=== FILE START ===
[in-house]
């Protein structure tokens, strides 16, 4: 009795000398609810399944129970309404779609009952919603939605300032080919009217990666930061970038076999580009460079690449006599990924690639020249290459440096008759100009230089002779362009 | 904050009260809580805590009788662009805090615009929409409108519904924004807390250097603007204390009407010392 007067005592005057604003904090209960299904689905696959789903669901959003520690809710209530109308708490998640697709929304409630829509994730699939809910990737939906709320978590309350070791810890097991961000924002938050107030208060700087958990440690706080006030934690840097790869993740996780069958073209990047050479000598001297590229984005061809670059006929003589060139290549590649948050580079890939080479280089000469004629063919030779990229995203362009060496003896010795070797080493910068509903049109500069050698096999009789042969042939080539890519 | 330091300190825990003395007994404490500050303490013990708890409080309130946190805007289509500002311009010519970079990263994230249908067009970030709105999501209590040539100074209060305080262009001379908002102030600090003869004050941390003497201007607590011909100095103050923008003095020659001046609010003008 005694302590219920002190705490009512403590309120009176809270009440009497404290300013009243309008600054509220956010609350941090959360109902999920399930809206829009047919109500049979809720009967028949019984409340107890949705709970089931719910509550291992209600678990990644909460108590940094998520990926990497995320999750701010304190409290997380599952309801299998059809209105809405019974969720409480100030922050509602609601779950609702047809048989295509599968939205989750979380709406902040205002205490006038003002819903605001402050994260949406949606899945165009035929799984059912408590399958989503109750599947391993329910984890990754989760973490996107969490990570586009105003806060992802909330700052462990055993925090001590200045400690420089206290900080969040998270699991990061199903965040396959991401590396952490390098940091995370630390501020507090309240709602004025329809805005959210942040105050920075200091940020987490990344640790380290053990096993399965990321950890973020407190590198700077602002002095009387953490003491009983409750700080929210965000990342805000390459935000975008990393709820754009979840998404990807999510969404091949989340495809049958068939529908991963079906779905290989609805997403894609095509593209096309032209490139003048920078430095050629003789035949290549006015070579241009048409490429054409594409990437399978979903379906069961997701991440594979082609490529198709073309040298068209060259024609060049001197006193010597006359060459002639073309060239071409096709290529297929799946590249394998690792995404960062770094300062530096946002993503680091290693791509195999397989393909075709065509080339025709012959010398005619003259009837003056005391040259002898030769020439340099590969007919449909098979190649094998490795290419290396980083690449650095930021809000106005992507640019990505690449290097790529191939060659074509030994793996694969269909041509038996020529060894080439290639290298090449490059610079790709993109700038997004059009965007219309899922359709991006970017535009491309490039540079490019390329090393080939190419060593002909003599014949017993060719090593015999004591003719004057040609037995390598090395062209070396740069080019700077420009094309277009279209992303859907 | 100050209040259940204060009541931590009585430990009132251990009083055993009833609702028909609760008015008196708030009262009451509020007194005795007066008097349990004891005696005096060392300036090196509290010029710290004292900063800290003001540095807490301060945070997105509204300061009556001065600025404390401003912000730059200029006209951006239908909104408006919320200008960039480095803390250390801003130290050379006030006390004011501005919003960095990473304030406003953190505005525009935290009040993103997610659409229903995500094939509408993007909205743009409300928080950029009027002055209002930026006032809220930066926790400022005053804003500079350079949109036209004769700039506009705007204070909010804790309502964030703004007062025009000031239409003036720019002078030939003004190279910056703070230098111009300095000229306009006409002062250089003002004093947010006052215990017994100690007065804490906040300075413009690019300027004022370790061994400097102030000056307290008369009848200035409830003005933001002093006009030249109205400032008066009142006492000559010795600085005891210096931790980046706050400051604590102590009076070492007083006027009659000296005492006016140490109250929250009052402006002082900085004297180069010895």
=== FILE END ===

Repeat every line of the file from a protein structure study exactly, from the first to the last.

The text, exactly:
[in-house]
């Protein structure tokens, strides 16, 4: 009795000398609810399944129970309404779609009952919603939605300032080919009217990666930061970038076999580009460079690449006599990924690639020249290459440096008759100009230089002779362009 | 904050009260809580805590009788662009805090615009929409409108519904924004807390250097603007204390009407010392 007067005592005057604003904090209960299904689905696959789903669901959003520690809710209530109308708490998640697709929304409630829509994730699939809910990737939906709320978590309350070791810890097991961000924002938050107030208060700087958990440690706080006030934690840097790869993740996780069958073209990047050479000598001297590229984005061809670059006929003589060139290549590649948050580079890939080479280089000469004629063919030779990229995203362009060496003896010795070797080493910068509903049109500069050698096999009789042969042939080539890519 | 330091300190825990003395007994404490500050303490013990708890409080309130946190805007289509500002311009010519970079990263994230249908067009970030709105999501209590040539100074209060305080262009001379908002102030600090003869004050941390003497201007607590011909100095103050923008003095020659001046609010003008 005694302590219920002190705490009512403590309120009176809270009440009497404290300013009243309008600054509220956010609350941090959360109902999920399930809206829009047919109500049979809720009967028949019984409340107890949705709970089931719910509550291992209600678990990644909460108590940094998520990926990497995320999750701010304190409290997380599952309801299998059809209105809405019974969720409480100030922050509602609601779950609702047809048989295509599968939205989750979380709406902040205002205490006038003002819903605001402050994260949406949606899945165009035929799984059912408590399958989503109750599947391993329910984890990754989760973490996107969490990570586009105003806060992802909330700052462990055993925090001590200045400690420089206290900080969040998270699991990061199903965040396959991401590396952490390098940091995370630390501020507090309240709602004025329809805005959210942040105050920075200091940020987490990344640790380290053990096993399965990321950890973020407190590198700077602002002095009387953490003491009983409750700080929210965000990342805000390459935000975008990393709820754009979840998404990807999510969404091949989340495809049958068939529908991963079906779905290989609805997403894609095509593209096309032209490139003048920078430095050629003789035949290549006015070579241009048409490429054409594409990437399978979903379906069961997701991440594979082609490529198709073309040298068209060259024609060049001197006193010597006359060459002639073309060239071409096709290529297929799946590249394998690792995404960062770094300062530096946002993503680091290693791509195999397989393909075709065509080339025709012959010398005619003259009837003056005391040259002898030769020439340099590969007919449909098979190649094998490795290419290396980083690449650095930021809000106005992507640019990505690449290097790529191939060659074509030994793996694969269909041509038996020529060894080439290639290298090449490059610079790709993109700038997004059009965007219309899922359709991006970017535009491309490039540079490019390329090393080939190419060593002909003599014949017993060719090593015999004591003719004057040609037995390598090395062209070396740069080019700077420009094309277009279209992303859907 | 100050209040259940204060009541931590009585430990009132251990009083055993009833609702028909609760008015008196708030009262009451509020007194005795007066008097349990004891005696005096060392300036090196509290010029710290004292900063800290003001540095807490301060945070997105509204300061009556001065600025404390401003912000730059200029006209951006239908909104408006919320200008960039480095803390250390801003130290050379006030006390004011501005919003960095990473304030406003953190505005525009935290009040993103997610659409229903995500094939509408993007909205743009409300928080950029009027002055209002930026006032809220930066926790400022005053804003500079350079949109036209004769700039506009705007204070909010804790309502964030703004007062025009000031239409003036720019002078030939003004190279910056703070230098111009300095000229306009006409002062250089003002004093947010006052215990017994100690007065804490906040300075413009690019300027004022370790061994400097102030000056307290008369009848200035409830003005933001002093006009030249109205400032008066009142006492000559010795600085005891210096931790980046706050400051604590102590009076070492007083006027009659000296005492006016140490109250929250009052402006002082900085004297180069010895």